Our oven hasn't been working ever since we moved into the apartment. Our landlord, Bill, has tried diligently to get the repair guys to come, but when they do, they mess around with all the dials and tubes and wires, but they don't actually fix it. Apparently this is due to union regulations, I don't know. So Bill has been trudging to our apartment sporadically to let the repair guy in and watch him fiddle with knobs, or, alternatively, wait for the repair guy to come and then get stood up by him. It's a system that works for everyone. (Although Bill did give us an awesome gift certificate to a great restaurant to make up for it, so I'm a happy camper. Plus, the only thing I need the oven for, really, is storage space.)
So last night I was in the bathroom, perusing the latest issue of Newsweek as ... you know. Right. So the intercom buzzes, and I assume it's just someone trying to get into the building, as I don't expect any visitors. (Do you see where this is going?) I continue reading an especially incisive column by Jonathan Alter when there is knock on the door. I decide to ignore it, considering I am indisposed. Then I hear Bill's voice outside and the rustle of keys. All the blood in my body hurtles to my face. Uh oh. "One minute!" I croak.
No response, and now I hear the telltale jingling of keys. The front door opens. I hastily throw the Newsweek aside. "One second!" I yell. "One second!" Shit! Shit! My body goes through a million different kinds of stress as I ... make myself presentable. Hands dripping from the sink, the magazine stuffed behind the toilet, I walk out and open the front door. There's Bill and the repair guy, Russell. "I'm sorry, you caught me in the restroom!" I say as jovially as possible. I shake hands with the men and give them a look that says: please believe that my hands aren't wet because I peed on them.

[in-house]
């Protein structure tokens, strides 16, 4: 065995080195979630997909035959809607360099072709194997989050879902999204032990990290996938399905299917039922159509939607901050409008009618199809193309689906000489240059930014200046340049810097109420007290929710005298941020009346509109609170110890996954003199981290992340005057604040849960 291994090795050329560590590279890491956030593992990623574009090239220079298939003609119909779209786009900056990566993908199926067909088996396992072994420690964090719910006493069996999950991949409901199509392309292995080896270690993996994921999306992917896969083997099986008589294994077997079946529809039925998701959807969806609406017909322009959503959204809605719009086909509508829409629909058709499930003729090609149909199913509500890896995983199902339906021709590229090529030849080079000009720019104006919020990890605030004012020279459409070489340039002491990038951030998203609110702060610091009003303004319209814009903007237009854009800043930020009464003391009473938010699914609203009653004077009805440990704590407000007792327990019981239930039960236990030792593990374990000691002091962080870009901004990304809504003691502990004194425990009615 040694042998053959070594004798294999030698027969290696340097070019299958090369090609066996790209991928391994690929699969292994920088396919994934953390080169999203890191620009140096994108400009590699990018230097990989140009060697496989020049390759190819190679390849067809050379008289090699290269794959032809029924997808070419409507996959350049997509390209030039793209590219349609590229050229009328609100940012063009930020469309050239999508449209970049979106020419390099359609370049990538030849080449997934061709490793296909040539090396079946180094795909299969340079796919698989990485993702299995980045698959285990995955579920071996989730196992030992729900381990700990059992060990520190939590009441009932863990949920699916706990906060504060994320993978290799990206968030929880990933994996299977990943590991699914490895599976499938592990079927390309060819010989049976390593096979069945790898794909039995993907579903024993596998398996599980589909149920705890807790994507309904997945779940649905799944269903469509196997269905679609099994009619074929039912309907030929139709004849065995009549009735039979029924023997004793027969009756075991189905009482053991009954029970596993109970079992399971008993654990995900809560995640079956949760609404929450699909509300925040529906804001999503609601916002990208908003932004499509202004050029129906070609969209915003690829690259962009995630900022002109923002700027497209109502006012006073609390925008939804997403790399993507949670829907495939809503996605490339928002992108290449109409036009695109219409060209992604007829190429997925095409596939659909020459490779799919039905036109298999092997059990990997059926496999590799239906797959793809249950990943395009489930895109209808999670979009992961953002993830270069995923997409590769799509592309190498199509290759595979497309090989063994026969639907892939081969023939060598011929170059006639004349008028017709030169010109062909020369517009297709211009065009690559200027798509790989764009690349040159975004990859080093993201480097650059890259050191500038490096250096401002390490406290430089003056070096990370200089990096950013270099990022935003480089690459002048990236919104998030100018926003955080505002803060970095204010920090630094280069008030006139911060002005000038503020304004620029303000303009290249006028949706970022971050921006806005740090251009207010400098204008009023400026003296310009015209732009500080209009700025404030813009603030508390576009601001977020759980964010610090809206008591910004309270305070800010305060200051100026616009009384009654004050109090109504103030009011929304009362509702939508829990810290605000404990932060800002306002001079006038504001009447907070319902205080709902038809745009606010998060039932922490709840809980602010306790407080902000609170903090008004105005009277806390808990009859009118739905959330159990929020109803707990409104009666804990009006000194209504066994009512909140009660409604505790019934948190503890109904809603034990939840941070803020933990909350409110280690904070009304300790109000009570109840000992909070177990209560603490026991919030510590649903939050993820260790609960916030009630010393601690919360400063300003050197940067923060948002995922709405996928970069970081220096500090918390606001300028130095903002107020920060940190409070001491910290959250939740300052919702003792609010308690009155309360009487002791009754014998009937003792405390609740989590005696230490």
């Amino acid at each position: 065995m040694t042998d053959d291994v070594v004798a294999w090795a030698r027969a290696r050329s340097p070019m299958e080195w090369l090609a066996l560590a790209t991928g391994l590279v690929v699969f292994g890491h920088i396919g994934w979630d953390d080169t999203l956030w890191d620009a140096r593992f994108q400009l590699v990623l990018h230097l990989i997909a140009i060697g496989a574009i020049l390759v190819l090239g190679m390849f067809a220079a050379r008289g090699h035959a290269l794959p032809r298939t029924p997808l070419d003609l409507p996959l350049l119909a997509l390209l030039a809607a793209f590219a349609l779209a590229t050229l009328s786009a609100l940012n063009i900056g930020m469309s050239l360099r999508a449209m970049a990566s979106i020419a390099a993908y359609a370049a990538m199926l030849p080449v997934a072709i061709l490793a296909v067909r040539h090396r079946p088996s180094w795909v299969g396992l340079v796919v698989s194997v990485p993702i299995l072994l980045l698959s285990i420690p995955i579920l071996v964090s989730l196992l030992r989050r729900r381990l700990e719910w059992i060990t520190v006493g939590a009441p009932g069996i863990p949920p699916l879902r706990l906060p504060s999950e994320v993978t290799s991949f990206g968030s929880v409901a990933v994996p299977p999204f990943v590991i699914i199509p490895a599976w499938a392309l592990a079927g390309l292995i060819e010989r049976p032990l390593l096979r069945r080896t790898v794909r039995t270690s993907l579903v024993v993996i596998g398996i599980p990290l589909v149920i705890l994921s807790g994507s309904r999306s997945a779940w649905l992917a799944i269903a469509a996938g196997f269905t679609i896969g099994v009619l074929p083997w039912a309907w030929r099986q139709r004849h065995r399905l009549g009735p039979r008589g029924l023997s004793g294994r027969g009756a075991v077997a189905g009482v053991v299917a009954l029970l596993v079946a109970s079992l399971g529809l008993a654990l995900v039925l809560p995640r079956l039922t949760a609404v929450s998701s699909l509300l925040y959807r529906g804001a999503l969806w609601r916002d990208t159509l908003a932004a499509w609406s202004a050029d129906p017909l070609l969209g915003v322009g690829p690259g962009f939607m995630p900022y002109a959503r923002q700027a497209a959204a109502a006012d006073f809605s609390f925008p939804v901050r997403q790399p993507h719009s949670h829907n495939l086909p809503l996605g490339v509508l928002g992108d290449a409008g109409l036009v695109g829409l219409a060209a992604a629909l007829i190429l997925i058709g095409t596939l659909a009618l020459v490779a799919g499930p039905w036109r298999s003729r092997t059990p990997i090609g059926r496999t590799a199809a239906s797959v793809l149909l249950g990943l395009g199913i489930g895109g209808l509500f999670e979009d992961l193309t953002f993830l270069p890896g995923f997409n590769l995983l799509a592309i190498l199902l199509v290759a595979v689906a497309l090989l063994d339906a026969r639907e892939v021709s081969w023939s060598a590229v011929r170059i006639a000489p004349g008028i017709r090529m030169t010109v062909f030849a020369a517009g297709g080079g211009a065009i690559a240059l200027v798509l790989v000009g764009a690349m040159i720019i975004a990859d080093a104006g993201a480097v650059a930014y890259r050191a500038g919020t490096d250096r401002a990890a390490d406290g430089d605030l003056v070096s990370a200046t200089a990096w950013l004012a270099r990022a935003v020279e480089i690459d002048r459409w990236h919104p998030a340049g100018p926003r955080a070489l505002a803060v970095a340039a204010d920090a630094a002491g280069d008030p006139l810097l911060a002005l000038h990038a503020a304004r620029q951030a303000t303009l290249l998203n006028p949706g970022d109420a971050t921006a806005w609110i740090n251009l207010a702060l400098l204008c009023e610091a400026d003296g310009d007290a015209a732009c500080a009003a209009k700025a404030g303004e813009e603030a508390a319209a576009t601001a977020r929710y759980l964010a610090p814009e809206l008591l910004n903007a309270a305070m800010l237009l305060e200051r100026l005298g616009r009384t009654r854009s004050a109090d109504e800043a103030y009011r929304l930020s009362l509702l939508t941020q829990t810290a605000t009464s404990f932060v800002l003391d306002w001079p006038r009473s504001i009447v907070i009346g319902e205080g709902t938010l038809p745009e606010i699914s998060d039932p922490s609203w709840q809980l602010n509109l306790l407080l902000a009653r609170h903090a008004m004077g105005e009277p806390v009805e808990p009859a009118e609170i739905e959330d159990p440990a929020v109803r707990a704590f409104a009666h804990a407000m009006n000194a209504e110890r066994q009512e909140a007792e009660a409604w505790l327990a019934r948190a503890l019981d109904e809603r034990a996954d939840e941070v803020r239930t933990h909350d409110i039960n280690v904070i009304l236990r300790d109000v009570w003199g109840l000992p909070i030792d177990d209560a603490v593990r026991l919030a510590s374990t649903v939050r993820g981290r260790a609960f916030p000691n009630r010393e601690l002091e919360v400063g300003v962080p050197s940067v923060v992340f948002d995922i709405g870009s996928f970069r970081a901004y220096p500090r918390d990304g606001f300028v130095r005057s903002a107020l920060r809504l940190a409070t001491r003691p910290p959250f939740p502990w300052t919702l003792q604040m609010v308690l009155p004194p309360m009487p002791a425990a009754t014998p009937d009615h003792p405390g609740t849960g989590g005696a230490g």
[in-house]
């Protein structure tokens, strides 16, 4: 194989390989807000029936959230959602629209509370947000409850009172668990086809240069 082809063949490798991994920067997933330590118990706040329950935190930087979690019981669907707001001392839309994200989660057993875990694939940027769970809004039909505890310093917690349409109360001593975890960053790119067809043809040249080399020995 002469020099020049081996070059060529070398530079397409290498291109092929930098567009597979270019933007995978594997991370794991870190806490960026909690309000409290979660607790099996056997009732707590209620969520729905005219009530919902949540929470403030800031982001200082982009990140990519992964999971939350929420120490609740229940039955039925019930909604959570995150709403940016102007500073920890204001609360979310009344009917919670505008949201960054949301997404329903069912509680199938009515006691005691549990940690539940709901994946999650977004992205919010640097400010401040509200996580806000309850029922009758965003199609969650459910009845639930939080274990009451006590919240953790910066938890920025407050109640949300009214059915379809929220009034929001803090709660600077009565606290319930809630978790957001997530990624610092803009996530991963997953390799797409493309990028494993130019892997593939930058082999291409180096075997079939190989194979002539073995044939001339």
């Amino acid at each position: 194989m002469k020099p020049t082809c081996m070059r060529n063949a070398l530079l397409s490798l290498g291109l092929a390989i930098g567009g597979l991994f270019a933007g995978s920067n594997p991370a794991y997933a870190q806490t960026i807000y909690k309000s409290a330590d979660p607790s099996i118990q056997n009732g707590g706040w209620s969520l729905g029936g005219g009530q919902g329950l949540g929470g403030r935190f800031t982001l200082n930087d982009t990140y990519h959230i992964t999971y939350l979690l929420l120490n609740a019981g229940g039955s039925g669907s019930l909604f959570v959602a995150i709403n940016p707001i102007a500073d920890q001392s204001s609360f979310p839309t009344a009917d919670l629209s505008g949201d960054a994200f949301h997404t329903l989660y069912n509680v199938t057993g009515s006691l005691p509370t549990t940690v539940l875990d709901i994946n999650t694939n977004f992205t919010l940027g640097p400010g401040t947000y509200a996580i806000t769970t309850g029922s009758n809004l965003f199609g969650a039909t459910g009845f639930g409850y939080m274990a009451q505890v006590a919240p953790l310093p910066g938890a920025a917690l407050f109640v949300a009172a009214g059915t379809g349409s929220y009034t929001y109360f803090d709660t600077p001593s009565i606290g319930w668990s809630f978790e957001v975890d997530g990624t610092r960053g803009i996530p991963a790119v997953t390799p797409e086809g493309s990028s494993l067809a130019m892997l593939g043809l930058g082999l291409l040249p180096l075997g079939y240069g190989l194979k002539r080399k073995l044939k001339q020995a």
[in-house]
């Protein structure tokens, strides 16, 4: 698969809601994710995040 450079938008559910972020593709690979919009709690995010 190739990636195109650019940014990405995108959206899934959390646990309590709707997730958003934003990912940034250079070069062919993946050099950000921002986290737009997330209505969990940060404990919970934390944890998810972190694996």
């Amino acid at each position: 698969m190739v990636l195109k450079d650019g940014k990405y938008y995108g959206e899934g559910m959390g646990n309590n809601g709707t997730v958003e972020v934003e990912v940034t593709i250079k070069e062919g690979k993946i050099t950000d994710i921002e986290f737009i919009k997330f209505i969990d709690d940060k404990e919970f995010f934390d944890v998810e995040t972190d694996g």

They come in and Russell goes to town twiddling with the oven. He ventured into it from the top down, dismantling the stove and then working his way in. Other neighbors pass by the open door, and Bill offers a few choice tidbits about them. The nice people who live across from me are Scientologists. So don't go to them for advil. And Bill himself has been playing piano in a jazz band for 40 years, and they play every Monday night at a bar around the corner.
After they had all left, and the oven seemed to be working, I returned to the bathroom so that my intestinal tract could try to make some sense out of the extreme psychological trauma it had been through. But as I reflected in my favorite room of the apartment, I thought: you know, this is why you love where you live - a landlord who is a regularly performing musician and scientologists across the hall. Unbelievable.